Fleet News

Insight: 10 ways to capture mileage

Option 4: Electronic expense system

How it works

Instead of submitting a spreadsheet, drivers input their journeys directly into the company expense system. This approach is more common with larger companies.

Pros

Able to record ‘favourite journeys’, thereby reliving some of the admin burden for drivers and postcode look-ups may be possible.

Cons

Difficult to extract mileage data or run reports specifically on mileage.

Rhys Harrhy, ProFleet2 development consultant at ALD Automotive, comments: “Expenses systems, whether offline or online, are all encompassing systems that can be VAT and HMRC compliant.

“However, if companies are only interested in capturing mileage, such systems are not cost effective as they are engineered to manage all aspects of employee costs.

“They too can also be inaccurate if drivers have to enter their mileage manually.”

Option 5: Dongle/mileage logger

How it works

The driver plugs the dongle hardware into the car’s USB port and the journey is recorded via GPS.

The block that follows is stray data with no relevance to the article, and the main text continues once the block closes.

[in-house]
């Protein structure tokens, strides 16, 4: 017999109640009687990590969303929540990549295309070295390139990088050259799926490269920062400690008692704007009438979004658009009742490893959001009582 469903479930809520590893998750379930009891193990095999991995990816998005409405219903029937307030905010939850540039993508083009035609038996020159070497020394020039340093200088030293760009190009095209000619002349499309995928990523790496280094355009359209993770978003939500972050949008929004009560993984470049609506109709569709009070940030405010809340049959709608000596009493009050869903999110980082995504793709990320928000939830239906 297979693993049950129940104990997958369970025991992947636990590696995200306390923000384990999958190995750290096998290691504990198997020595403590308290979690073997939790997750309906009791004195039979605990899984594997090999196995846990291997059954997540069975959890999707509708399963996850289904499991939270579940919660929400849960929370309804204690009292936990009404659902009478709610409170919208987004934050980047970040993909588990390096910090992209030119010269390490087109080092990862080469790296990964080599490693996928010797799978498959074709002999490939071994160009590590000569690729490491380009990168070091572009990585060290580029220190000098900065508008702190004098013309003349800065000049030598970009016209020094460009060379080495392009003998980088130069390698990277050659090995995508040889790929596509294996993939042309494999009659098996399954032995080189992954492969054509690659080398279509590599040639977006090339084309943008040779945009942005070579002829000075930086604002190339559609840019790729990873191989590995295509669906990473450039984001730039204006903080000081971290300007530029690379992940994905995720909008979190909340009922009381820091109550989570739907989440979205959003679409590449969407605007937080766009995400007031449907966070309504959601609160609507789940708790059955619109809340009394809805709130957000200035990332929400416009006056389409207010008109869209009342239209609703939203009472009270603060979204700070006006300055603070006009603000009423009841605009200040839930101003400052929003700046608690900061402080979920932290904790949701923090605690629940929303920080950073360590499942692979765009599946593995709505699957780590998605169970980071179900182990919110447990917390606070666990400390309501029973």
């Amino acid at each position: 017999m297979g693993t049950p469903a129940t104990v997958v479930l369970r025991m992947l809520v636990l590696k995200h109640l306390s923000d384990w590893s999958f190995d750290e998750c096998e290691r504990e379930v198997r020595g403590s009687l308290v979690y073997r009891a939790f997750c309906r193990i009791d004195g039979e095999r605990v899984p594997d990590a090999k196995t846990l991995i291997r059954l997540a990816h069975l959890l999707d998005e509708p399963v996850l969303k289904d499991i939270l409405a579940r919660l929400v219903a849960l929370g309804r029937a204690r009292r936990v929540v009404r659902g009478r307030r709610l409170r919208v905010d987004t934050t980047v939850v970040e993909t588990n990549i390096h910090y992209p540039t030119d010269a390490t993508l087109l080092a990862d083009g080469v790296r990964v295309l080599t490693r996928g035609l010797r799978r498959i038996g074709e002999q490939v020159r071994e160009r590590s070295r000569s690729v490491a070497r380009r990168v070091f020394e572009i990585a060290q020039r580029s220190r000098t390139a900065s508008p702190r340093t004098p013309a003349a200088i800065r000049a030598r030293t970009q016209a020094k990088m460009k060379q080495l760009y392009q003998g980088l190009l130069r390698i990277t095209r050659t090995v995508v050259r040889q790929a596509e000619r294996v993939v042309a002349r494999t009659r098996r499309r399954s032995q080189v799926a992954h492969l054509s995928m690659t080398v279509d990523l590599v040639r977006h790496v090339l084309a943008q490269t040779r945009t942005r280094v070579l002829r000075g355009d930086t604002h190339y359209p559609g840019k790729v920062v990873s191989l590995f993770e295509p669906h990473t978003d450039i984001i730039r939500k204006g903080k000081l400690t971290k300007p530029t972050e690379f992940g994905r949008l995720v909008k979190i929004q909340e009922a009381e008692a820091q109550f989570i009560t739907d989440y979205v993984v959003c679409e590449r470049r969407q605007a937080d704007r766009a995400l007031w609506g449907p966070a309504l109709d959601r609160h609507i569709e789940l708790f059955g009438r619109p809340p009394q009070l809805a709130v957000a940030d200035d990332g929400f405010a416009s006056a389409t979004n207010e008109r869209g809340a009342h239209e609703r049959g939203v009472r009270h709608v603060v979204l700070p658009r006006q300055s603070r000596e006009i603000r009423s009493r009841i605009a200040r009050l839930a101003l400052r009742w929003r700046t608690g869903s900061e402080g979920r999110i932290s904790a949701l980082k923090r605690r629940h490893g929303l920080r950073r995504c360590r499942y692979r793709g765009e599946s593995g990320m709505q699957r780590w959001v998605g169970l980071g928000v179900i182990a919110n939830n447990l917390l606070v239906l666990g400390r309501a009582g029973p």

Some systems sit on top of the dashboard and are plugged into either the cigarette lighter or the diagnostics port.

Data can be uploaded and stored on a computer or remotely depending on the provider.

Pricing varies. Some providers have a standalone one-off fee for the dongle/unit and software while others may charge for the dongle and then ongoing support.

Fuel card provider Allstar has also recently launched a dongle (see ‘option 8: fuel cards’).

Pros

Less reliance on input from the driver, reduced admin and cheaper than telematics/vehicle tracking.

Cons

Drivers may forget to plug it in, they may lose or break it and the dongle can be expensive to replace at £25-£75. It also relies on the strength of the GPS signal.

Mile Logik recommends plugging it into the diagnostics port as using the cigarette lighter may mean the device is slower to load.

Option 6: Smartphone app

How it works

Drivers download an app to their smartphone and track their journey using the phone’s GPS signal (or manually enter journey details).

The number of companies introducing smartphone mileage capture apps is growing. Several car manufacturers offer mileage capture apps free of charge, including Audi.

TomTom has launched an app that works with its telematics device (see ‘option 10: telematics) while TMC is launching an HMRC-approved app which will allow companies to move to paperless pay and reclaim as drivers can photograph receipts.